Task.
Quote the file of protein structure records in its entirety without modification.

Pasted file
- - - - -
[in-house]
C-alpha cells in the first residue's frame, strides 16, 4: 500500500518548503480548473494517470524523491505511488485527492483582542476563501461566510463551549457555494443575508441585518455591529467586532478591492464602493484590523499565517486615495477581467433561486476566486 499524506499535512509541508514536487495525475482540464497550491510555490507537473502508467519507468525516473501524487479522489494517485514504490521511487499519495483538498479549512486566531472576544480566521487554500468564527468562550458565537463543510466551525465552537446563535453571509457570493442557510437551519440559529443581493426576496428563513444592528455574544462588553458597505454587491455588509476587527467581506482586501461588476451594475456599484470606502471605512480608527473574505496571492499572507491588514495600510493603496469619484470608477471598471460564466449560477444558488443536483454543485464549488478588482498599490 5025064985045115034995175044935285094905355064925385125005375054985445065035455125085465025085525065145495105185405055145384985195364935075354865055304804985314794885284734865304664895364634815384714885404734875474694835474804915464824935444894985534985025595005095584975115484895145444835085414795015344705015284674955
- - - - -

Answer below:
[in-house]
C-alpha cells in the first residue's frame, strides 16, 4: 500500500518548503480548473494517470524523491505511488485527492483582542476563501461566510463551549457555494443575508441585518455591529467586532478591492464602493484590523499565517486615495477581467433561486476566486 499524506499535512509541508514536487495525475482540464497550491510555490507537473502508467519507468525516473501524487479522489494517485514504490521511487499519495483538498479549512486566531472576544480566521487554500468564527468562550458565537463543510466551525465552537446563535453571509457570493442557510437551519440559529443581493426576496428563513444592528455574544462588553458597505454587491455588509476587527467581506482586501461588476451594475456599484470606502471605512480608527473574505496571492499572507491588514495600510493603496469619484470608477471598471460564466449560477444558488443536483454543485464549488478588482498599490 5025064985045115034995175044935285094905355064925385125005375054985445065035455125085465025085525065145495105185405055145384985195364935075354865055304804985314794885284734865304664895364634815384714885404734875474694835474804915464824935444894985534985025595005095584975115484895145444835085414795015344705015284674955